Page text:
I love raccoons. They are one of my favorite animals. Ever since I was little and played with a bunch of them (which yes, I now know was not a very smart thing to do) on the back dock of a riverside restaurant in Florida I've loved how expressive they can be. Notably their paws which one used to hold my hand while it stood up on its hind legs to take a piece of bread that I offered it.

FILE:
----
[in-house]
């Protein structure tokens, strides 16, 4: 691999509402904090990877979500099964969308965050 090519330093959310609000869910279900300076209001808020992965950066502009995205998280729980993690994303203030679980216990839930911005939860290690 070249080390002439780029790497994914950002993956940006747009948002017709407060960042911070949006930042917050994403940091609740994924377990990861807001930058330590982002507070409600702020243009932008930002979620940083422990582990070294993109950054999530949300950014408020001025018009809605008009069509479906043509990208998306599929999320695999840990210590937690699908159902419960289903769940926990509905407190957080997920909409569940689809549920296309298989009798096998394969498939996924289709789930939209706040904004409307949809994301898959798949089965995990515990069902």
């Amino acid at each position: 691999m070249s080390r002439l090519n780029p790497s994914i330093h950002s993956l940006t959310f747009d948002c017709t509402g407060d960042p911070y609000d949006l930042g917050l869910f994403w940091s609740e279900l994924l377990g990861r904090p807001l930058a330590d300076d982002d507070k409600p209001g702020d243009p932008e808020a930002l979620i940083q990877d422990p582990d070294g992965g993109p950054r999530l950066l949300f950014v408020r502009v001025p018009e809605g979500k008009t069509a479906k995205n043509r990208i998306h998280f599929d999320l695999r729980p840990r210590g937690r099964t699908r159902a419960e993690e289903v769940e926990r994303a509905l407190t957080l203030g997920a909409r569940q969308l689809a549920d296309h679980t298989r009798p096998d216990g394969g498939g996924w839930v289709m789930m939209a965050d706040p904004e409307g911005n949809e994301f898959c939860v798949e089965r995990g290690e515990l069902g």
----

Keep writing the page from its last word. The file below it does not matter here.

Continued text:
This particular raccoon did not look happy. Not rabid unhappy or terrified, it was just exhausted and miserable form being stuck in the green water for what I imagine had been the whole day. It was a little nervous about me but remained passive. Trying to find something to get it out with that wouldn't add to the already pretty ruined pool liner's damage, I decided to give the pool strainer a try. The raccoon at first was not found of this idea but never panicked nor bared its teeth at me. It pretty quickly, to my amazement, figured out I was trying to help it. So it grabbed the end of the strainer with its front paws, and then I learned something... a fully gown healthy sized (probably 30lbs.) raccoon, that is soaking wet, hanging from the end of a ten-foot aluminum pole... is surprisingly heavy. Not to mention he was at the bottom of a four-foot pool, adding an awkward angle to the ordeal. To simply lift him out of the water was a choir in itself, and once I got him a foot above it, the poor creature made the mistake of sneezing and trying to shake a little of the water off its coat. This resulted in a quick return to the water, though I was able to prevent it from being a full on fall by bringing the strainer down with him. I immediately assumed the raccoon would have had enough of me after that, but he seemed only the more eager. He kept eye contact with me the whole time with a completely understanding expression. I'm not sure what I was saying out loud and what I was thinking, but it seemed to follow pretty well. This time put its arms over the near end of the strainer and round the pole while its hind feet held the front rim, where its from paws had prior. This was much more stable arrangement. It held tight with this look of don't drop me again. So slowly over a period of several minutes of straining I gradually lifted him up, contently wondering if the plastic strainer head would hold with that much raccoon on it.